Given the huge upturn in F1 interest in the USA, some people will say that “a rising tide floats all boats” and that motorsports at all levels will benefit. I don't agree. Sure, pay to play GT racing will probably benefit, as will club racing as well as staircase formulae but these are almost totally user funded.
However, NASCAR and IndyCar will, I suspect, see a downturn in dollars being invested either directly or indirectly. For instance, hospitality dollars being diverted to North American F1 events rather than an IndyCar race weekend is highly likely to happen.
Supercars here in Australia, as the BTCC equivalent in the UK has done, can survive this onslaught of F1 centric media attention (even the ABC seems to have fallen in love with F1!), but only by being very smart.
We're very fortunate to have the jewel in the crown with the Bathurst 1000 that has the capacity to carry the rest of the Supercar series through any tough times. It will need to be nurtured carefully and respectfully and the continued development of it into an even bigger camping event, as per the Nurburgring 24hr, Le Mans 24hr and the Sebring 12hr for instance, with all the side shows and razzmatazz that form part of these other race weeks, is a must.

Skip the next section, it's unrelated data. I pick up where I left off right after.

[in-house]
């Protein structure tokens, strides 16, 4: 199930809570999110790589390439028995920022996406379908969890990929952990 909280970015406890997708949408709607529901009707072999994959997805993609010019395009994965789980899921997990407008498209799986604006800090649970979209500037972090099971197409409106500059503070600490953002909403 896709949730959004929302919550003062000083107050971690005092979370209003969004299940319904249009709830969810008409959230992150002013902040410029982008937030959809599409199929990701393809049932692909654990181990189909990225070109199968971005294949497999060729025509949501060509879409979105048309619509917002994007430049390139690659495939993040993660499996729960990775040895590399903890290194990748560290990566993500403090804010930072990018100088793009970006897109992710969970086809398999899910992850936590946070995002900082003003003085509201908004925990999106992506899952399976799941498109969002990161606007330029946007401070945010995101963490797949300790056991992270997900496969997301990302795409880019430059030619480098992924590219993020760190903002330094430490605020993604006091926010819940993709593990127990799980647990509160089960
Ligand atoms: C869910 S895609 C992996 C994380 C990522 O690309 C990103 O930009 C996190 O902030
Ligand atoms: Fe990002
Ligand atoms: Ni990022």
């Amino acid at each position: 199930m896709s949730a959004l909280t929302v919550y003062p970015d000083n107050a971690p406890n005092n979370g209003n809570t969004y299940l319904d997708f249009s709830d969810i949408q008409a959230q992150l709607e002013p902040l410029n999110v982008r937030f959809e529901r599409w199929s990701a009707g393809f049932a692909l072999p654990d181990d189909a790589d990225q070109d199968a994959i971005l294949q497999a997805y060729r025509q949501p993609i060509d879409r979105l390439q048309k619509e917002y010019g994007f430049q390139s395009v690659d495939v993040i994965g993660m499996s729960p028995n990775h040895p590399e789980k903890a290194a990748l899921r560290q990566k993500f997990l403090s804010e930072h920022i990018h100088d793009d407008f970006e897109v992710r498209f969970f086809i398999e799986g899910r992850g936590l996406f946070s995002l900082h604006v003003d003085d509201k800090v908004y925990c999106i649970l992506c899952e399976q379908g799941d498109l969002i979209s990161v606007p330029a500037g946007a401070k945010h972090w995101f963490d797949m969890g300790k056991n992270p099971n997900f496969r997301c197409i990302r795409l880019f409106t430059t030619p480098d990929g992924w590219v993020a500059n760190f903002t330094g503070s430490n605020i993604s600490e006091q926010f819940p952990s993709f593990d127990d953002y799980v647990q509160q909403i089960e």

Note that I said, “race week”, not weekend. Whilst the track action might not start until the Thursday, the off-track action should be rolling out from Tuesday. Why not have old-fashioned scrutineering in the heart of the town, Le Mans style, on the Tuesday for instance?
Then, away from Bathurst, Supercars simply must get back to the very heartland circuits of the fan base as a matter of urgency. Fish where the fish are and play in front of those core audiences that will continue to support Supercars, I believe, if Supercars supports them. You know the venues I mean.
We've also got some great street races that are the envy of other national categories around the world. But they need love and attention continually from the likes of, dare I say it, Peter Adderton, as per the Gold Coast last year, to promote the hell out of them and ensure that they are events not just races.
Personally, I'd put PA and Brett Murray (founder of Speedcafe) in charge of spruiking all the street races. The sport can't rely on a post pandemic bounce forever.
Whilst it's imperative that Supercars remains as part of the Australian Grand Prix support package (and I hear the signs are good on this front) for all the reasons that I've previously written about, it's also vital, in my opinion, not to try to emulate F1.
Seeing off the onslaught of F1 media attention and keeping the premier Australian motorsport category alive and healthy is not about trying to make a Supercars version of Drive to Survive (as MotoGP has discovered to its cost).
It's about returning to racing 14 or 15 times per season so that the sport doesn't disappear off the radar whilst also making it worth the teams' while to do so.
And it's about playing to Supercars' many unique strengths plus not forgetting the core audience and remembering that the fan base doesn't, for the most part, live in the CBDs of the major cities. Drive five kilometres out of latte land and then engage with them.
Full disclosure: I live fairly close to the CBD of Brisbane but I'm the exception that proves the rule!